Thursday 11 January 2018, 6.00PM
Speaker(s): Dr Brenna Hassett, TrowelBlazers
The Department of Archaeology will celebrate pioneering women in Geosciences at the University of York with the Raising Horizons exhibition launch at the King's Manor at the University of York. Raising Horizons is about revealing the real face of archaeology, geology and palaeontology past and present, sharing its hidden heritage, and promoting the power of networks for advancing women in science.
In partnership with photographer Leonora Saunders, the Raising Horizons exhibition will be shown at the King's Manor in the Department of Archaeology at the University of York from 11 January until the end of Spring term. The portraits feature modern-day TrowelBlazing scientists in meticulously recreated historical costumes fitting some of these late great ladies of science. These portraits include York's own Professor Nicky Milner and Dr Colleen Morgan posing in costume as past archaeologists Dorothy Garrod and Jacquetta Hawkes.
We will be hosting a lecture by Dr Brenna Hassett, one of the founders of Trowelblazers as well as Professor Nicky Milner and Dr Colleen Morgan to open the exhibition. The lecture will be followed by a wine reception.
Founded in 2013 by four academics in the geosciences, TrowelBlazers’mission is to reset imaginations by highlighting women past and present in archaeology, geology and palaeontology; and uncovering the networks that link them. Over 130 mini-biographies- many crowdsourced- are hosted on their website. TrowelBlazers’ newest collaboration after Fossil Hunter Lottie is Raising Horizons, with photographer Leonora Saunders. We combine academic study of women in science in the past with a proactive approach to inspiring future women scientists through public events, collaborations, and an active community of online participants.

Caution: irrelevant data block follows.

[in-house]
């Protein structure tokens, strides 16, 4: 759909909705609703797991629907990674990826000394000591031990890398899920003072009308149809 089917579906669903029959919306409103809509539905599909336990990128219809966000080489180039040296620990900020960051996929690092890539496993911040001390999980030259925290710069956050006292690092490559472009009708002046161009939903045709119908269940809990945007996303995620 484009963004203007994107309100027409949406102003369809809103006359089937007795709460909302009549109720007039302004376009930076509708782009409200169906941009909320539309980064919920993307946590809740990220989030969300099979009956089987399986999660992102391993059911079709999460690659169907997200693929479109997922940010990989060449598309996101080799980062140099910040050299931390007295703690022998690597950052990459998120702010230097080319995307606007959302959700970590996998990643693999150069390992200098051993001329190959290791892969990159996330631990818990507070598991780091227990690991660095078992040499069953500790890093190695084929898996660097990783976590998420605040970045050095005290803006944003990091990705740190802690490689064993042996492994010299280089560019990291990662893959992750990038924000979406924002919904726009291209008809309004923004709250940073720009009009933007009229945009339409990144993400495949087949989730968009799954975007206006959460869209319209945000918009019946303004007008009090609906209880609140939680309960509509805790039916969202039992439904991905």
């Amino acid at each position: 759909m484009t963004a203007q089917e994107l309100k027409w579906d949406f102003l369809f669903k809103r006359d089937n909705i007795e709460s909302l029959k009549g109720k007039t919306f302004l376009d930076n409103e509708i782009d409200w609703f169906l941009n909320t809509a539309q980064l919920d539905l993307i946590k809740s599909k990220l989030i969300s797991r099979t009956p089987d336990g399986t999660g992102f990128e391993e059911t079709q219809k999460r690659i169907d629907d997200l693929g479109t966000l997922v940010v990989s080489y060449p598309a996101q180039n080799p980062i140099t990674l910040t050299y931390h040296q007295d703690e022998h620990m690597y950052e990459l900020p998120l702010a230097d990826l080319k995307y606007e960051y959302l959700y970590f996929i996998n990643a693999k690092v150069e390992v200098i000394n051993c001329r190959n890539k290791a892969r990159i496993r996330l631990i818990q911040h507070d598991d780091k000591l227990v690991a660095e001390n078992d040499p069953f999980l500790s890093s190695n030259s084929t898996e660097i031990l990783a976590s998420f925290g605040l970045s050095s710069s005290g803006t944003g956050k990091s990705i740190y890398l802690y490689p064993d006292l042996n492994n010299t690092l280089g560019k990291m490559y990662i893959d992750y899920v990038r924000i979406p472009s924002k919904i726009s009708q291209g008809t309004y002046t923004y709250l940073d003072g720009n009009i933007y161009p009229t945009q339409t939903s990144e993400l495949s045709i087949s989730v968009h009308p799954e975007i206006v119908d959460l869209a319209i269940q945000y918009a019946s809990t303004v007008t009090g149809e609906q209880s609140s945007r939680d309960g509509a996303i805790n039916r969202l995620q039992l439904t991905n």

TrowelBlazers is run collectively by three archaeologists and a palaeobiologist: Brenna Hassett, Suzanne Pilaar Birch, Rebecca Wragg Sykes and Victoria Herridge. Some of our recent personal projects include Victoria’s television programmes ‘Walking Through Time’ and ‘Britain at Low Tide’ (Channel 4), and Brenna’s forthcoming book ‘Built on Bones: 15,000 Years of Urban Life and Death’ (Bloomsbury Sigma, 23 Feb 2017 ).
About Leonora Saunders
Leonora Saunders has directed multiple commissioned projects related to cultural ideas on gender, ability and equality, including highlighting the role of women in careers traditionally dominated by men. Her work has featured in The Guardian, The Sunday Times, and The Evening Standard as well as The Royal Photographic Society Magazine and other photographic journals.
Raising Horizons aims to show that women pioneers have always been part of the sciences, despite the popular image especially of geosciences as the domain of bearded (and often white) men.
Prospect is a major project supporter, and the UK’s trade union for scientists and other specialists in areas as diverse as agriculture, education environment, and heritage.
Raising Horizons is also supported by Museum of London Archaeology, Historic England, Geologists’ Association, Society of Antiquaries, Geological Society, Palaeontological Association, Prehistoric Society, Past Horizons, Arklu, Chalke Valley History Trust and Harris Academy Bermondsey.
Location: Room K/133, King's Manor
Admission: is free of charge and open to all. No booking required.